Aly Waibel is a student of compassion, seeking it for herself and others. That’s why she and nearly 70 other people recently partook in a three-day cognitively-based compassion training in Tucson.
“I am really excited about compassion because it is sort of fundamental to all ethical systems and to all religious systems, and it just seems as a very generic process that I think we all share,” Waibel said.
The group was under the direction of Geshe Lobsang, a former Tibetan Buddhist monk and the founder of CBCT.
“Compassion, I think, is really when you think of (people) as social animals as we are, (and) that (compassion) is a glue for society to kind of come together, and when the society is in the harmonious, and kind of positive state, that is why individuals and the members of the society flourish well-being, health, and happiness,” Lobsang said.
CBCT is a secular technique that draws from lojong, a mind training practice in Indo-Tibetan Buddhism. Launched in 2005 by the Emory-Tibet Partnership at Emory University, research on compassion training was designed to test whether it could be used to help college students fight depression and stress.
The data confirmed that the practice of such training could improve emotional and physical responses to stress.
“We started wondering what if we discovered somewhere, what if we develop some way to retrain how people look at their social surrounding,” said Charles Raison, a University of Arizona psychiatrist and a partner in the training. “So instead of seeing the world as a domain of threat and competition, they might see it as an area for caring and cooperation.”
Raison studies an application of compassion training to inflammatory changes.
“Over the last 20 years, there has been more and more evidence that the immune system is almost a second brain, and what the immune system does in your body is able to send signals up to your brain to change how you think, change how you feel, change how you act,” he said. “We began to realize that just as inflammation can make people feel depressed and isolated, and people with a lot of stress, people who felt isolated, upset, angry, they get these increased inflammation, which then (is going to cause )them (a) heart attack, strokes, cancer and dementia.”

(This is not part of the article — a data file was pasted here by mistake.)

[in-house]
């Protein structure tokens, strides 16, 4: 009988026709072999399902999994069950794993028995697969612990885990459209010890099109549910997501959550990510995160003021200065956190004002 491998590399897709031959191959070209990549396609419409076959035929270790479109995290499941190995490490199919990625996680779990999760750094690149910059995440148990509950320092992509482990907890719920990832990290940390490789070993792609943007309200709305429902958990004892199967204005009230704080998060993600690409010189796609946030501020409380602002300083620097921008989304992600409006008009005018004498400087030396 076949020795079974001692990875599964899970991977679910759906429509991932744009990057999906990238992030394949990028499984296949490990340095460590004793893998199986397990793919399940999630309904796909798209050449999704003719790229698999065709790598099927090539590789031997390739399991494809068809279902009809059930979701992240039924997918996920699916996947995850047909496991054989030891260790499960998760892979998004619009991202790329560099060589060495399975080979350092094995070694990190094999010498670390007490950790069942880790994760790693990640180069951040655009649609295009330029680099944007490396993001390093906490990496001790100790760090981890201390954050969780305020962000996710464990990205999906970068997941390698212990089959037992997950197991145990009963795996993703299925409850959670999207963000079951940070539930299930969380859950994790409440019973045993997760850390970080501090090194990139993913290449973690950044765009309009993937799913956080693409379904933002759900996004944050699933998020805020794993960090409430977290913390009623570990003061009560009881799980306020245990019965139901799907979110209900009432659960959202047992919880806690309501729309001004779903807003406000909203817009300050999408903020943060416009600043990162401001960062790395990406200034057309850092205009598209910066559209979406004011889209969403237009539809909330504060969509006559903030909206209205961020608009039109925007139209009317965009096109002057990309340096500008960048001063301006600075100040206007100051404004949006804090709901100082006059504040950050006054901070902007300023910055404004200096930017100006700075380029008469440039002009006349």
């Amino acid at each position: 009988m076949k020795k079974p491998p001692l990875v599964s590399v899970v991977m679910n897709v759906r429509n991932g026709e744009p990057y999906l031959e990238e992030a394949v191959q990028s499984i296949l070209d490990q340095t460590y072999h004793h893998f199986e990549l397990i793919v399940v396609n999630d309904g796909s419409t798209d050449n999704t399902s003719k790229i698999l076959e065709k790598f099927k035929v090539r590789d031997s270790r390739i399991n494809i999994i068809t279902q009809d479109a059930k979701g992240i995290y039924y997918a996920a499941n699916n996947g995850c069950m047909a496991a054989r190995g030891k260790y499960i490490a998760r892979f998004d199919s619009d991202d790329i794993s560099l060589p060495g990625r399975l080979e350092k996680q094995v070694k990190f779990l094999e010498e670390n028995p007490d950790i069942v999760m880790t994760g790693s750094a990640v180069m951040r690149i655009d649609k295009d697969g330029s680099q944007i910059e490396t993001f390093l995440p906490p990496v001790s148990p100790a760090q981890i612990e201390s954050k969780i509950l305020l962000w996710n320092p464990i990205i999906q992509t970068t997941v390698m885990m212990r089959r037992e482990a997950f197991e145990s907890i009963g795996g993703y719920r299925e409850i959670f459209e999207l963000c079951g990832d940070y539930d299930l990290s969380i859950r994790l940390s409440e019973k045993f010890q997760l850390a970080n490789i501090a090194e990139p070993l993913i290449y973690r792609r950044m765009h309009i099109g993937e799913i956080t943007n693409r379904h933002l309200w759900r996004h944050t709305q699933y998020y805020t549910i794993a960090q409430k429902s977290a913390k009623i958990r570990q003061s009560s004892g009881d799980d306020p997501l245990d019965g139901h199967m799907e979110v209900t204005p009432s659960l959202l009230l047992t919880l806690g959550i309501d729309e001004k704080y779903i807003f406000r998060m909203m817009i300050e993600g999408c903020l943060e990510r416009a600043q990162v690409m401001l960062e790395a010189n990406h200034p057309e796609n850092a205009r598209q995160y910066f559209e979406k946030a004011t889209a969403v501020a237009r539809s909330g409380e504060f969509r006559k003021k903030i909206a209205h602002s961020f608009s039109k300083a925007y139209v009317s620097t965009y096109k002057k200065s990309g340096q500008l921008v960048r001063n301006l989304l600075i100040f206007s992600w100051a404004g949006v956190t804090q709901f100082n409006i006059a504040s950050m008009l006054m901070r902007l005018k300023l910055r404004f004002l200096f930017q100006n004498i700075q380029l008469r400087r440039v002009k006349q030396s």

Leslie Langbert, who was present at the training, works closely with Raison on the compassion research.She said compassion is a natural human feeling, as well as something that one can improve over time.
“Cognitively-Based Compassion Training really begins on this predicate that compassion in inborn. It is a biological trade that we have for folks that are closest to us,” Langbert said. “It doesn’t come as naturally with people we don’t know, strangers or perhaps people who have challenged us or even harmed us in some way.”
The training in Tucson brought together people from a variety of backgrounds and perspectives: students, teachers, and practitioners of meditation. Some, such as Gina Cestaro, came with a specific goal in mind.
“I am here for two reasons, personal and professional,” Cestaro said. “I have been interested in mindfulness training for a long time, and tried to develop my own practice, and was partially successful but I really wanted actual training in it for my own practice at home, but also I am interested professionally. I am switching careers from being a full time studio art teacher to getting a degree in expressive arts therapy.”
Lobsang said key elements of the training include regulating emotions and developing awareness of one’s own thoughts and underlying assumptions.
Waibel said she has been interested in compassion training for a long time. She said, through such trainings, she wants to become more compassionate toward herself and others.
“All of the meditation, especially compassion training, is the matter of opening the heart, and…being able to connect to people in more present way. It is less about what I am thinking about them, and more about just connecting in the heart,” Waibel said.
There is no single answer to what compassion is, and whether it lines up more with sympathy or empathy, Raison said.
The fact is that compassion is not only about feeling it, but also about practicing it.
And that is the message of this compassion training.
“More than ever, we need to find a way to expand our emotional horizons…” Raison said. “So you look at the world, you look at the places that were held together by strong central dictators….And the problem for the modern world to survive is we have to begin to find new ways to pull together.”
AZPM 2013 AZIllustrated Science
Producer: Anna Augustowska
Videographer: Steve Riggs
Editor: Steve Bayless